The Federal Government has blamed the ongoing civil unrest by youths across the country on the industrial action embarked upon by the Academic Staff Union of University (ASUU) in the country.
Sen. Chris Ngige, Minister of Labour and Employment, said this in a reconciliation meeting between the Federal Government and ASUU on Thursday in Abuja.
According to Ngige, “for the past one week, we have all been on our toes, we have been meeting and we pray that this meeting will yield good fruits.
“We don’t take pleasure to the fact that the children who are supposed to be in school are being recruited into the EndSARS, #EndStrike, #EndSWAT campaign.
“As much as possible, we will try to see how we can meet ourselves halfway, so that we can resolve this crisis to the benefits of all and the country at large,” he said.
He said that ASUU members have claimed that the platform will accommodate the peculiarities of the university systems and that the platform will involve three stages of test to be concluded within the time frame the union gave the government.
“We have the preliminary report and the testrun on the UTAS, and we believe that with that, we will be able to get it right.
“No! The UTAS developed by them is for the University systems and they feel that it captures the peculiarities that are configured to accommodate all the University systems, especially as it affects the Professors and other teaching staff and even the Non-Academic Staff.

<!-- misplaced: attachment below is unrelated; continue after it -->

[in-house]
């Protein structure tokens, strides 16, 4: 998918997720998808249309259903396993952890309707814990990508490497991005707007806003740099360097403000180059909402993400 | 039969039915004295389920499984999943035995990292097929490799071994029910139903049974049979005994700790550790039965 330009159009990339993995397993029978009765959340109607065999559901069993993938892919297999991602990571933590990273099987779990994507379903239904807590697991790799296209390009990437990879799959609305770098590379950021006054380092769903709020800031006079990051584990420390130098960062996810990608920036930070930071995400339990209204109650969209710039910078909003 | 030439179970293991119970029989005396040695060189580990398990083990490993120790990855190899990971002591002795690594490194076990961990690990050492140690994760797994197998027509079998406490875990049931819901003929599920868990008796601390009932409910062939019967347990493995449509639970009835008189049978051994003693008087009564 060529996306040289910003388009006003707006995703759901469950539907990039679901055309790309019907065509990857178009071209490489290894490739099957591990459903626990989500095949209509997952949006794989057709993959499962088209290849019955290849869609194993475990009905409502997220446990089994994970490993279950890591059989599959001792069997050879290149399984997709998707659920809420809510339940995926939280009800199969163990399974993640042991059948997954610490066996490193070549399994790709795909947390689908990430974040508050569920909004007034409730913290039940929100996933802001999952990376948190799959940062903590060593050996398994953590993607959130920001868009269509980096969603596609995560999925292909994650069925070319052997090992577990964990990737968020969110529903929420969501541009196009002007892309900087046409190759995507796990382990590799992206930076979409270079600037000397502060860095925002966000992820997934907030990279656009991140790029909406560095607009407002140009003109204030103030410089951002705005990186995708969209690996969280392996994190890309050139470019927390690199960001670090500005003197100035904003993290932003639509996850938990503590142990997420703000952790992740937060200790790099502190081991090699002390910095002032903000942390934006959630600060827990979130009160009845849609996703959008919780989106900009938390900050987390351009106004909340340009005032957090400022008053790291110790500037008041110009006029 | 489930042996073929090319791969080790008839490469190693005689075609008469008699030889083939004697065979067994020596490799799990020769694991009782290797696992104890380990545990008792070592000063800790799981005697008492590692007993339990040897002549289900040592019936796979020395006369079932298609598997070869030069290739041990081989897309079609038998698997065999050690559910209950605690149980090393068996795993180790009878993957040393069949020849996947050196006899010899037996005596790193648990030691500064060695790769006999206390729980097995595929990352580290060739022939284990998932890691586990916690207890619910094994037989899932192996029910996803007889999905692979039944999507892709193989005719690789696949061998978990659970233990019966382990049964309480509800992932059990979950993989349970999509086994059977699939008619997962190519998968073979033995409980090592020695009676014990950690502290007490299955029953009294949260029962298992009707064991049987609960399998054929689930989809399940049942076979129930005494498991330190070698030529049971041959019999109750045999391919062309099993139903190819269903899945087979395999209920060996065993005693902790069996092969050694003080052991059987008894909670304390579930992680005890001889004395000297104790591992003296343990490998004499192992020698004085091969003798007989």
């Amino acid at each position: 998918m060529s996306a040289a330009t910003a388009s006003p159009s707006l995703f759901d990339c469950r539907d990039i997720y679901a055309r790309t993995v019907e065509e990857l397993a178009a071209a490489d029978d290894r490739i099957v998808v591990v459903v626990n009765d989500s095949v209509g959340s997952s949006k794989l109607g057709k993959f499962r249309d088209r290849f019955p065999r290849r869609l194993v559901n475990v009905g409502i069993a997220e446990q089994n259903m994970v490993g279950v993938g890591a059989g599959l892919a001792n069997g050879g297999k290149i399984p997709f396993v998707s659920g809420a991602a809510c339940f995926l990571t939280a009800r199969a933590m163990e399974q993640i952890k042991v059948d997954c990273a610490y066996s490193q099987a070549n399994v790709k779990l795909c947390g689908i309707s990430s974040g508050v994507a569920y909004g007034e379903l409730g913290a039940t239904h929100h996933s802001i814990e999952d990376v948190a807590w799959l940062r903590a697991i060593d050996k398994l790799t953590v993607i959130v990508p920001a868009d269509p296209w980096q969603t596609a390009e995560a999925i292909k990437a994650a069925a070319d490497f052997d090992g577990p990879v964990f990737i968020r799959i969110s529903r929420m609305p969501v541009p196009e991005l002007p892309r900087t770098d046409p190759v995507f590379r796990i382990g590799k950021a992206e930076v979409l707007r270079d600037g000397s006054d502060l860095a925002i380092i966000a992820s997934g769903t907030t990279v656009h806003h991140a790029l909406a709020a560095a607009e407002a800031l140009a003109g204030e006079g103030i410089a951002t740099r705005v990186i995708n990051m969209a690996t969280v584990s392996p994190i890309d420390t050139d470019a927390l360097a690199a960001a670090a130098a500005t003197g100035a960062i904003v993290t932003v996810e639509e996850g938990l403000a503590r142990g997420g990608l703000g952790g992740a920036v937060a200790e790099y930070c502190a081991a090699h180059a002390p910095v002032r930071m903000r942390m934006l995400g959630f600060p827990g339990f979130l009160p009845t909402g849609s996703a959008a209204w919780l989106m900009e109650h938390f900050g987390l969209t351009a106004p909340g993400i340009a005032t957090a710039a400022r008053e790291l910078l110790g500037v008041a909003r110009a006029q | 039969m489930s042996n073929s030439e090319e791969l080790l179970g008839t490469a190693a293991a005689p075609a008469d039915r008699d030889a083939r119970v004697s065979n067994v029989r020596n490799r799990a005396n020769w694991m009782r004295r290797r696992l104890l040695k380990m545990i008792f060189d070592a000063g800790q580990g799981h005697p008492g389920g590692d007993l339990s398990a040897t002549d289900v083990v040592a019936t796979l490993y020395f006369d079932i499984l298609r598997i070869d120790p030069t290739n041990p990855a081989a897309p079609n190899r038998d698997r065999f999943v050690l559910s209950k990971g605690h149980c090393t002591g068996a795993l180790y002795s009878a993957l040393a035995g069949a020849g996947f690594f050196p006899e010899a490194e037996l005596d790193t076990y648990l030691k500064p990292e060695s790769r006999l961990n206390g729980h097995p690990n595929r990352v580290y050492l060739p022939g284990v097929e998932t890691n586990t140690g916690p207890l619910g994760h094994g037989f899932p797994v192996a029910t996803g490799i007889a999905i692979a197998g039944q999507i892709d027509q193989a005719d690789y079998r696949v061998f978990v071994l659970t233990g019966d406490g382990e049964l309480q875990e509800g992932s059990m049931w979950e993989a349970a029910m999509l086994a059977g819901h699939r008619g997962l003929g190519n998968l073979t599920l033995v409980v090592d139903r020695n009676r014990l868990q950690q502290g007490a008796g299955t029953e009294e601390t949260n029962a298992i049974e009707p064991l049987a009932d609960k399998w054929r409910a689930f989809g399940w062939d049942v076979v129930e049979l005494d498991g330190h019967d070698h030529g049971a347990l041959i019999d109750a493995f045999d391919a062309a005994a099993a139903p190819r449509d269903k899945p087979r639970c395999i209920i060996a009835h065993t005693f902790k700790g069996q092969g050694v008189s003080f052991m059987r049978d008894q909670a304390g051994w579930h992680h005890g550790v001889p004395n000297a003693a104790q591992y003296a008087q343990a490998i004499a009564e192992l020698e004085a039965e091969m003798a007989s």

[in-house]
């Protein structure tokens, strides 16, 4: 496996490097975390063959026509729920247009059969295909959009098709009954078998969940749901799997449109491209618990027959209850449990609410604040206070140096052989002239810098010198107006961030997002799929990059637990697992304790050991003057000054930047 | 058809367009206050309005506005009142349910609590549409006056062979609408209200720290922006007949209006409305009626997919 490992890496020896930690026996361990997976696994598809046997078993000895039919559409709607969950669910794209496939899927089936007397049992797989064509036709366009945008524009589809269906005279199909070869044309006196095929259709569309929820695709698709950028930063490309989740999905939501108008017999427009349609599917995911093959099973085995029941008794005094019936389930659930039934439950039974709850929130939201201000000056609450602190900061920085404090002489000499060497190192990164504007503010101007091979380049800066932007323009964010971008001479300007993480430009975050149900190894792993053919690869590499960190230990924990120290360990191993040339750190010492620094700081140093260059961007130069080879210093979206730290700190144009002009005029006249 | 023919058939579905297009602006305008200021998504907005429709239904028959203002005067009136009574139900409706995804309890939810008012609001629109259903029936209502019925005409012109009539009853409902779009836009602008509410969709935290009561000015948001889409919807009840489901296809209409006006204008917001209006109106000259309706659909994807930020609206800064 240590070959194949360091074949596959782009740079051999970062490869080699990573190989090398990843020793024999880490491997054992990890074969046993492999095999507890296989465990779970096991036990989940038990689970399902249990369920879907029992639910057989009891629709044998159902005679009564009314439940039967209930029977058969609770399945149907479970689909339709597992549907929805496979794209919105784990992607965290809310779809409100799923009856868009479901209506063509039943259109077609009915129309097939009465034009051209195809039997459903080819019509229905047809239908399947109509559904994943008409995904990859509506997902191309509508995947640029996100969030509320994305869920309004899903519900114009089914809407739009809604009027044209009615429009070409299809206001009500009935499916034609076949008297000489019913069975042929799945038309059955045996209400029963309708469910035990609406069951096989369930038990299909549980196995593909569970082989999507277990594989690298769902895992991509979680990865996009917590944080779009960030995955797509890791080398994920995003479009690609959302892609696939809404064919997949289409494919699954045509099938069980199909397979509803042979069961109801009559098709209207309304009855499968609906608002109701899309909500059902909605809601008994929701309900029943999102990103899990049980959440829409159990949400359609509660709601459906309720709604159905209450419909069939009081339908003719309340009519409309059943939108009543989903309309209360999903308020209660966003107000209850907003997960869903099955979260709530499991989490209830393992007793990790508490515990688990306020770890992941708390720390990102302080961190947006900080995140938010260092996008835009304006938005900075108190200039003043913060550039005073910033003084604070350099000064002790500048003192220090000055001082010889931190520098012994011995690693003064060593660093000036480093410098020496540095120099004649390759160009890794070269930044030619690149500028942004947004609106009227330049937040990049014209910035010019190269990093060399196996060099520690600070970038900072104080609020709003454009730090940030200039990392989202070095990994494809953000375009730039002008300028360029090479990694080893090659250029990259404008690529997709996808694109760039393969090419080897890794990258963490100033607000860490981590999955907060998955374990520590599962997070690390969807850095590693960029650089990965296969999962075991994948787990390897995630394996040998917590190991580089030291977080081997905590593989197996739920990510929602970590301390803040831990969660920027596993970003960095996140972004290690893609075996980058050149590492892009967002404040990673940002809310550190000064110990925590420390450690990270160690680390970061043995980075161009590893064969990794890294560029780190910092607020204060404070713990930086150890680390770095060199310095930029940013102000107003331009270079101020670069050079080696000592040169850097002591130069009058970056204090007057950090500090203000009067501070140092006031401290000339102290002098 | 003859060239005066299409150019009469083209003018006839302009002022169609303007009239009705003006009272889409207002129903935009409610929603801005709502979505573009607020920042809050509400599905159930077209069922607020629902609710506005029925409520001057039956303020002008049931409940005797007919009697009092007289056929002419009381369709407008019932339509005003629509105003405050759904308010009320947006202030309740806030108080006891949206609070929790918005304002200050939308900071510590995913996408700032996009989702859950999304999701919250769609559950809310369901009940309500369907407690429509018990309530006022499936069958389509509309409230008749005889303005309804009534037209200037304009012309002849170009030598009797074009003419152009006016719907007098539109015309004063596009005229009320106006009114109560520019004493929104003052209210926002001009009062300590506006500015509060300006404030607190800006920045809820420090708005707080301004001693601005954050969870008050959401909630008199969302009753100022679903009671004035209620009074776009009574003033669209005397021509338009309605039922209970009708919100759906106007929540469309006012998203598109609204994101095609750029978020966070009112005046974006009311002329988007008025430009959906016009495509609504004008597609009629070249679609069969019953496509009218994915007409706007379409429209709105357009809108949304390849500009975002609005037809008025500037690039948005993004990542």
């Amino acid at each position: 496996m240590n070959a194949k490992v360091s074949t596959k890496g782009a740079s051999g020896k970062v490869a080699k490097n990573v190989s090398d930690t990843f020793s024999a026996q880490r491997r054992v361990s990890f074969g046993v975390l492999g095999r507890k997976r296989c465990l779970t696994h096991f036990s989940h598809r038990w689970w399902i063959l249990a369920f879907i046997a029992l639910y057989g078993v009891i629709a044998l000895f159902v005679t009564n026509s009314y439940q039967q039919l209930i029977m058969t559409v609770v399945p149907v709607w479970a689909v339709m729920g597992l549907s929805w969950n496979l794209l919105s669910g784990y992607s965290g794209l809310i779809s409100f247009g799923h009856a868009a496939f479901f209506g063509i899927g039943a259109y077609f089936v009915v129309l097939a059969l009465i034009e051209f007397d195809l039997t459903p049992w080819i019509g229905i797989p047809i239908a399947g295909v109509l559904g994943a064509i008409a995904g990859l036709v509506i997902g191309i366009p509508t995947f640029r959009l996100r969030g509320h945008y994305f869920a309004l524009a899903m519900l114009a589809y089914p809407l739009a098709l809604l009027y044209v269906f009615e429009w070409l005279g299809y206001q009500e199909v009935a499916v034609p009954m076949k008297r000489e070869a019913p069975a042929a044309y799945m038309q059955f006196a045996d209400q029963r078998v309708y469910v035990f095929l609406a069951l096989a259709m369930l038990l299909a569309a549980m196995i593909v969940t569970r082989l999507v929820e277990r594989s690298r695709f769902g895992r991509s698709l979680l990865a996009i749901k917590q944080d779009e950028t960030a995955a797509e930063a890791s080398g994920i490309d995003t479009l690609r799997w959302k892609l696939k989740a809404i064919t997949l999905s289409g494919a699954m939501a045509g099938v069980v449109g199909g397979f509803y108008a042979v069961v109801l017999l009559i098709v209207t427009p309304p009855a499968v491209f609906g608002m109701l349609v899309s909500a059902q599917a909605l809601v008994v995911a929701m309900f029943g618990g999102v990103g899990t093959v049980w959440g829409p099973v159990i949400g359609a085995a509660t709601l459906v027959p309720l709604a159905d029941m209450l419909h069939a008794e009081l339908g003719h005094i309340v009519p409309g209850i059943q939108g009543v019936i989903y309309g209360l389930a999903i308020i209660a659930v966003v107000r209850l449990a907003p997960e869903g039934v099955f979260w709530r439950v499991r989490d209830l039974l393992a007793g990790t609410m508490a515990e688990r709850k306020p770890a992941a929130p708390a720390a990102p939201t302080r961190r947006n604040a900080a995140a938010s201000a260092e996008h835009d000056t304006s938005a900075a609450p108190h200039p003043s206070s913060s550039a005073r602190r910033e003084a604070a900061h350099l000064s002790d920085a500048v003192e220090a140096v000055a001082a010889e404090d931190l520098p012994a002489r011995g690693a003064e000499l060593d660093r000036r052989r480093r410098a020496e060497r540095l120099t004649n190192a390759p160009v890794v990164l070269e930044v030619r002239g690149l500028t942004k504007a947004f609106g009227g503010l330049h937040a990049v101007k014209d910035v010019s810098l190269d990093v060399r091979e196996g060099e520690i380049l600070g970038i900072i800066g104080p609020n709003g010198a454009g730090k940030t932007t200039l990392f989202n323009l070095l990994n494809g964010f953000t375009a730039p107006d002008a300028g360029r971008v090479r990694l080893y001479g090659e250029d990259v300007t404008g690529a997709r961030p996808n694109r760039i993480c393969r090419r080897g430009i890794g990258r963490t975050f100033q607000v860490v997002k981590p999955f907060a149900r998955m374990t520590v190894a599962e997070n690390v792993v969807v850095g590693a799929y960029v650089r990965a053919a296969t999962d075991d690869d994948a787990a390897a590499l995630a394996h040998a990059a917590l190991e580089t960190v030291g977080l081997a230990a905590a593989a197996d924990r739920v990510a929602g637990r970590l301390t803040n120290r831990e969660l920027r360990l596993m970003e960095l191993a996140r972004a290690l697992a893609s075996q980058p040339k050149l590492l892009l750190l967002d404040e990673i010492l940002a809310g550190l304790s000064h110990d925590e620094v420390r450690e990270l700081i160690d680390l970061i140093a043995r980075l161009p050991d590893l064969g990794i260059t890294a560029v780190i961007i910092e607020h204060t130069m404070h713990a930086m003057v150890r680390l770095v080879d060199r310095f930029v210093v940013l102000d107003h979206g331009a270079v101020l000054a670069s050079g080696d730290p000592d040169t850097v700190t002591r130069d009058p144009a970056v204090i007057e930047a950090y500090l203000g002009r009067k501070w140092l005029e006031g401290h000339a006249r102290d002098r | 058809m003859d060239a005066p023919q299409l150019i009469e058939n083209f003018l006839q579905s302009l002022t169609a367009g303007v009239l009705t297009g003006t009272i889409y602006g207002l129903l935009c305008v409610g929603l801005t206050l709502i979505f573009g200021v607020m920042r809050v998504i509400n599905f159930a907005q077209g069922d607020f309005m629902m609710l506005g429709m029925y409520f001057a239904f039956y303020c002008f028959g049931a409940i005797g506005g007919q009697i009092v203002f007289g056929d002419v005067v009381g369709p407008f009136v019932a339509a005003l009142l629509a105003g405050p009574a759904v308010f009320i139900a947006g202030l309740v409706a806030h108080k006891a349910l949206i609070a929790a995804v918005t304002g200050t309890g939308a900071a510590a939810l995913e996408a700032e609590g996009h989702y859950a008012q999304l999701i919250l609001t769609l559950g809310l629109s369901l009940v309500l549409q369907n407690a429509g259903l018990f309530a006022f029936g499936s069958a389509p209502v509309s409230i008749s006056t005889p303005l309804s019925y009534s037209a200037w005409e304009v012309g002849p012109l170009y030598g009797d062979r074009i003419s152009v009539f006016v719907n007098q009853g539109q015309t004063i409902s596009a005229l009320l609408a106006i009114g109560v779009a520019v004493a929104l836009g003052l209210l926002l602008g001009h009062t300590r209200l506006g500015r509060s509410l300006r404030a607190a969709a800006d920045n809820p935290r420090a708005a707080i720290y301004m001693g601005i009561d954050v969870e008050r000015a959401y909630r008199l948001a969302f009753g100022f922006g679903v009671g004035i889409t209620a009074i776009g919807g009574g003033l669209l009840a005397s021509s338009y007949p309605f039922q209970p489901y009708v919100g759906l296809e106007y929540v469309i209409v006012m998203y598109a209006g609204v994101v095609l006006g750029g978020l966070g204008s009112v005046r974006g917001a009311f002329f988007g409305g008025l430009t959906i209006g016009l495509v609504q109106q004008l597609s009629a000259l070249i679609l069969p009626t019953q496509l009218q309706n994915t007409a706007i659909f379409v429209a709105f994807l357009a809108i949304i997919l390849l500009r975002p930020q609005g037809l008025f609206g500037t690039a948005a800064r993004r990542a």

“We, as government, feel we are going to put it up for tests – three stages of test. We have done the first stage of test which is within the timeline of six months that ASUU promised.
“We are going to do other integrity test, Alpha test, Beta test and the one they call roll-over and other whatever test. It is the technologists that know all those tests. But this is the round we are going on now,”he said.
Prof. Biodun Ogunyemi, ASUU President, commended the Senate President and the Minister of Labour and Employment, Accountant General of the Federation, among others, for making discussion possible between the concerned parties.
According to him, “we are here with open mind and at the same time we need to put it on record that our members out there expect much from this meeting.
“Our members are ready and willing to go back to class because it is a matter of national interest. Just like every other person’s child is at home, our children are also at home,” he said.
Ogunyemi also added that it was a matter of interest that “we are doing, and we are conscious of our place in history. If academic does not defend the academia, who defends the academics”.
He therefore appealed to all to look at the issues affecting the university system as a national emergency in the country.
Edited By: Cecilia Odey/Vincent Obi